Difference between "misuse" and "off-label use"

FoGia

Involved In Discussions
#1
Hello,
Annex XIV to the MDR states the following:
The PMCF plan shall specify the methods and procedures for proactively collecting and evaluating clinical data with the aim of: [..]
identifying possible systematic misuse or off-label use of the device, with a view to verifying that the intended purpose is correct.
As anyone an idea why a distinction is made between misuse and off-label use? Are those terms referring to different concepts?
 
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planB

Super Moderator
#2
Here is an (albeit pharmaceutical) definition by EMA in section 5.2.6 - quote:

In line with GVP VI.A.2.1.2 off-label use relates to situations where the medicinal product is intentionally used for a medical purpose not in accordance with the authorised product information. The focus is on the intention of the healthcare professional to use a product outside the authorised conditions of use. [...]

In line with GVP VI.A.2.1.2 misuse relates to situations where the medicinal product is intentionally and inappropriately used not in accordance with the authorised product information. The focus is on the intention of the patient or consumer to use a product outside the authorised conditions.
 

Zero_yield

No cost too great...for Quality
#3
As a loved one of mine was recently diagnosed with ADHD, I actually have a decent example for each of these.

Off-label use: Wellbutrin / bupropion is a medicine intended to treat major or seasonal depression. Some people with ADHD gain some benefit from it. However, there are only a limited number of studies supporting its use in this way, and many of them involve small sample sizes or have other asterisks. It's a safe enough medication that it's sometimes prescribed to treat the symptoms of ADHD, but Bausch doesn't make any claims about this.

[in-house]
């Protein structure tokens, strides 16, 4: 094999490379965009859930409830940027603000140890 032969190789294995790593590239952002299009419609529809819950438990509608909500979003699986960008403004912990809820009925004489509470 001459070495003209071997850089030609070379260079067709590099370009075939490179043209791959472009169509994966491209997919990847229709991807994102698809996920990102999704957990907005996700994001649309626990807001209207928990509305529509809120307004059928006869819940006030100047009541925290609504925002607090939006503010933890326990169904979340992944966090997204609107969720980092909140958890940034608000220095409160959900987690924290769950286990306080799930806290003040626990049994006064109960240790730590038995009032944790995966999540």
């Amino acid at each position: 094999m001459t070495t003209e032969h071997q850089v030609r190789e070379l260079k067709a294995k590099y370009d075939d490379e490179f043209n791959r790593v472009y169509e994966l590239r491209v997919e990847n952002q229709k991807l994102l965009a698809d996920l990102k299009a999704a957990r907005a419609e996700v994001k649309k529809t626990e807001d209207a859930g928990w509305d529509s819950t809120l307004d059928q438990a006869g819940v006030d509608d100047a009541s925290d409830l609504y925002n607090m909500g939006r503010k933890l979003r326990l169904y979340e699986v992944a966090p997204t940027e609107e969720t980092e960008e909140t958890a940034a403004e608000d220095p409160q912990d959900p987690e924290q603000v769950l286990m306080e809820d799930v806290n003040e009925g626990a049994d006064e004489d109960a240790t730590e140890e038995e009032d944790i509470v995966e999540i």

Misuse: THIS IS SPAM - PLEASE REPORT THIS POST is a stimulant with proven effectiveness at treating ADHD. However, people sometimes abuse it for performance-enhancing effects or recreational purposes.
 

FoGia

Involved In Discussions
#4
While an interesting perspective (mention of the "medical purpose", "intention", "abuse") I don't see how these concepts could be well articulated with the MDR and more specifically with ISO 14971.
 

Tidge

Trusted Information Resource
#5
While an interesting perspective (mention of the "medical purpose", "intention", "abuse") I don't see how these concepts could be well articulated with the MDR and more specifically with ISO 14971.
I think there are different approaches that can be taken. The following is what I would recommend as a first pass, for medical devices (per 14971)

"Off-Label Use" implies (to me) that the device is still being used as designed, but possibly as a treatment or therapy that is not supported by clinical studies, user validation, or otherwise cannot be guaranteed as "safe" (in the 14971 sense) The product labeling/IFU should be derived from the greater design effort (including risk management) so I think concerns around understanding "off-label" use are pretty well understood.

"Misuse" falls more into the general category of usability and should be considered as part of those efforts. Much like any analysis of failure modes, it is impossible to predict all of the potential misuses of a medical device, but a robust usability analysis will likely consider misuses in the areas of rule-based error modes, knowledge-based error modes, inattention, etc. My recommendation is to support those sorts of analysis in a document like a Use Failure Modes Effects and Analysis as a subordinate document for a Hazard Analysis... which ought to be fully compliant with 14971.
 

blackholequasar

The Cheerful Diabetic
#6